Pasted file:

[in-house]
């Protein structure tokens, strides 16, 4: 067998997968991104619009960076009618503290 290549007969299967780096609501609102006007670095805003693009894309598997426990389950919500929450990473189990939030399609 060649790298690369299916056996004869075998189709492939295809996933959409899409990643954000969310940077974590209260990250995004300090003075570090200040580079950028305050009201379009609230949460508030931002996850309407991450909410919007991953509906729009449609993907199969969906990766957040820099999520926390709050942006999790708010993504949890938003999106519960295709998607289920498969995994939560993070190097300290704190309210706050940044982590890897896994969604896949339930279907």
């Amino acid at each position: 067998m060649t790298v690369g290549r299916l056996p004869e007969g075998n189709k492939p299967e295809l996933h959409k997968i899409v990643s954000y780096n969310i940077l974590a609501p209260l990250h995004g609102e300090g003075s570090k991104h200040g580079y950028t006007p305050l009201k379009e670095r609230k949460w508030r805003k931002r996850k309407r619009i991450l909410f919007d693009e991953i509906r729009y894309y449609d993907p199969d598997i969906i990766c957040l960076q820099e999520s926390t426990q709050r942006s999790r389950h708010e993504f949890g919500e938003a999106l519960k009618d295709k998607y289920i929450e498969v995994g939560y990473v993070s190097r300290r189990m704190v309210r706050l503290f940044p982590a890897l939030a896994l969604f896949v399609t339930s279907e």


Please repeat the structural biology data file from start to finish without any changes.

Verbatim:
[in-house]
């Protein structure tokens, strides 16, 4: 067998997968991104619009960076009618503290 290549007969299967780096609501609102006007670095805003693009894309598997426990389950919500929450990473189990939030399609 060649790298690369299916056996004869075998189709492939295809996933959409899409990643954000969310940077974590209260990250995004300090003075570090200040580079950028305050009201379009609230949460508030931002996850309407991450909410919007991953509906729009449609993907199969969906990766957040820099999520926390709050942006999790708010993504949890938003999106519960295709998607289920498969995994939560993070190097300290704190309210706050940044982590890897896994969604896949339930279907």
């Amino acid at each position: 067998m060649t790298v690369g290549r299916l056996p004869e007969g075998n189709k492939p299967e295809l996933h959409k997968i899409v990643s954000y780096n969310i940077l974590a609501p209260l990250h995004g609102e300090g003075s570090k991104h200040g580079y950028t006007p305050l009201k379009e670095r609230k949460w508030r805003k931002r996850k309407r619009i991450l909410f919007d693009e991953i509906r729009y894309y449609d993907p199969d598997i969906i990766c957040l960076q820099e999520s926390t426990q709050r942006s999790r389950h708010e993504f949890g919500e938003a999106l519960k009618d295709k998607y289920i929450e498969v995994g939560y990473v993070s190097r300290r189990m704190v309210r706050l503290f940044p982590a890897l939030a896994l969604f896949v399609t339930s279907e």